Conversely, if you take a risk there’s a huge opportunity to differentiate yourself through brand, service and overall customer experience. The industry is completely homogenous in its collective branding and in the way it delivers products and services. Spend an afternoon looking at carrier and brokerage sites across the country. It’s no wonder there’s a lot of consumer apathy and confusion. It’s nearly impossible to distinguish the value proposition from one insurance service to the next. There’s real opportunity to be different. We’re hoping to prove it.
What are some common challenges you are seeing being faced by your clients?
The biggest issue for customers, and where we fail them more broadly as an industry, is a lack of responsiveness. It’s the biggest pain point. It should also be the greatest focus area where we can win trust with our clients. Surveys and data show us that basics like picking up the phone and answering an email quickly are cornerstones to trust and loyalty.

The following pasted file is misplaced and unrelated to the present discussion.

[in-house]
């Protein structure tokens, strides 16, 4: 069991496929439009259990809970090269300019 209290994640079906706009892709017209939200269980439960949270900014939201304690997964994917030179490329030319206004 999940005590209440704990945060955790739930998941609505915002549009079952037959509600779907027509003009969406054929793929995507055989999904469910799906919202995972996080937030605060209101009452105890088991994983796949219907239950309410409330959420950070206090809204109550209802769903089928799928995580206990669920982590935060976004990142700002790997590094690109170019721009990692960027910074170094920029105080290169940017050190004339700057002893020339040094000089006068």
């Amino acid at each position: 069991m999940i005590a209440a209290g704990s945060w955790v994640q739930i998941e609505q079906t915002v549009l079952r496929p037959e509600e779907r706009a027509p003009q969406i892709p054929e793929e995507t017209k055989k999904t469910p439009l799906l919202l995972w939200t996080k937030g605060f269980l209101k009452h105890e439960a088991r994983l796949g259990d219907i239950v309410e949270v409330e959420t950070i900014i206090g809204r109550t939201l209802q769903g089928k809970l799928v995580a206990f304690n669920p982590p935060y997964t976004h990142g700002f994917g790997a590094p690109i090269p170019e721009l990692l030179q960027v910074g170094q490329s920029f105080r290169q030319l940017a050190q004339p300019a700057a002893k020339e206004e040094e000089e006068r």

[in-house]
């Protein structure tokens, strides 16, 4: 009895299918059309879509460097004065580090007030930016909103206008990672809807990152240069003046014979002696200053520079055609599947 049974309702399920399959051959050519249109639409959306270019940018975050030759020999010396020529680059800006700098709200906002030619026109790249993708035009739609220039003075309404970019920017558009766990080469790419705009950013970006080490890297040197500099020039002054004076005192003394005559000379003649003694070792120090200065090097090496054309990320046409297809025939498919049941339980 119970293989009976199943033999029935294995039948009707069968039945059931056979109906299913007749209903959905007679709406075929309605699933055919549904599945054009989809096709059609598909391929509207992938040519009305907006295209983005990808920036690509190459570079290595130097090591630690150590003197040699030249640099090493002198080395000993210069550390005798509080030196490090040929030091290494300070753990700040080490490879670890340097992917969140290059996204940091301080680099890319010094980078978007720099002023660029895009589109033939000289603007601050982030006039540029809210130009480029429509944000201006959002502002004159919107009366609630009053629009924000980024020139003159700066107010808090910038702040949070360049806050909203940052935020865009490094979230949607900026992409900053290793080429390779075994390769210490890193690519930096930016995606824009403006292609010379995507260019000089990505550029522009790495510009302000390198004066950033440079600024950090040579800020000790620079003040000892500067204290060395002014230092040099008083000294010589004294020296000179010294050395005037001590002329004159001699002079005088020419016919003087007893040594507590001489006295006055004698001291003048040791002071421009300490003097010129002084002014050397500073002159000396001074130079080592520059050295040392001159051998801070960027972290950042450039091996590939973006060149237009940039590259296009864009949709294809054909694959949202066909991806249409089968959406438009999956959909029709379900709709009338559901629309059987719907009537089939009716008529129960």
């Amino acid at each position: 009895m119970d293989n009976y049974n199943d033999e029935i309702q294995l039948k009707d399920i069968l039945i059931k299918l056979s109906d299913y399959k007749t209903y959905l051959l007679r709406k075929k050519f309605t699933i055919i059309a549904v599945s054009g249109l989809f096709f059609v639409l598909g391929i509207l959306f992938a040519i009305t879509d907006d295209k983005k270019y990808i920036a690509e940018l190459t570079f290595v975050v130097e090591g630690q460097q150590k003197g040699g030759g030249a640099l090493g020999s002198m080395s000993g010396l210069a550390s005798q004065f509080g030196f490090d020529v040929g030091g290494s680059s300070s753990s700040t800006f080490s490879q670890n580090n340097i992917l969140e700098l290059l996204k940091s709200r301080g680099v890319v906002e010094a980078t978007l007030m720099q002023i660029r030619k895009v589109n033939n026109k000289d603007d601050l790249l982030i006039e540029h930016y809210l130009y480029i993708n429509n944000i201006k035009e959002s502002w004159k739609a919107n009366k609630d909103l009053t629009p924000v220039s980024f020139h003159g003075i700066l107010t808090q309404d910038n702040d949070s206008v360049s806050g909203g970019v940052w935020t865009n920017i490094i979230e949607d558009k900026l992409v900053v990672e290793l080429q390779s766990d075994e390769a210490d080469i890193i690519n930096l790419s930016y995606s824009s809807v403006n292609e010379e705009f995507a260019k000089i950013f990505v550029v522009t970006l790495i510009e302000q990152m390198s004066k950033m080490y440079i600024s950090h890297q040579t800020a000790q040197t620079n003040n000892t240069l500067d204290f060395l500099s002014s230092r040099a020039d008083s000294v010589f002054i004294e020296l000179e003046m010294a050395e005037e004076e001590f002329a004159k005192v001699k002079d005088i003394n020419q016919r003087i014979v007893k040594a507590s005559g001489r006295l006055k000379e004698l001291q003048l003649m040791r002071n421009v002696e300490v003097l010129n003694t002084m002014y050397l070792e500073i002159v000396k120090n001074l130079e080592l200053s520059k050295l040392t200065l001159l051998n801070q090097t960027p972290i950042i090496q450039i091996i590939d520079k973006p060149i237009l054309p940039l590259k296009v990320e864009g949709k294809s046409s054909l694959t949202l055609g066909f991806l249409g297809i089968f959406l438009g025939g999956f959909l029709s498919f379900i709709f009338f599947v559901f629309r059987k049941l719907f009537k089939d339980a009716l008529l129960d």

Surprisingly, indicators are showing us that customers want a bit less technology coming out of COVID rather than more of it. Phones and the operational systems surrounding them are becoming critical. At the point of purchase, customers want clarity and assurance that they have the right product and protection. The pandemic has left everyone with residual uncertainty. We see this as an opportunity to deliver clarity and really live up to our value proposition as a brokerage and insurance distributor.
Tell us about the decision to rebrand Mitchell & Whale into Mitch. What does it mean to be a "lovable" insurance brokerage?
Lovable insurance is a promise of how we deliver our business to our customers and employees. From a customer perspective, everything about insurance is embedded with inherent fear or negativity. Consumers don’t understand the language of insurance, the products or the actuarial science of how rates are calculated and why they increase – even if they’ve never had a claim in their lives.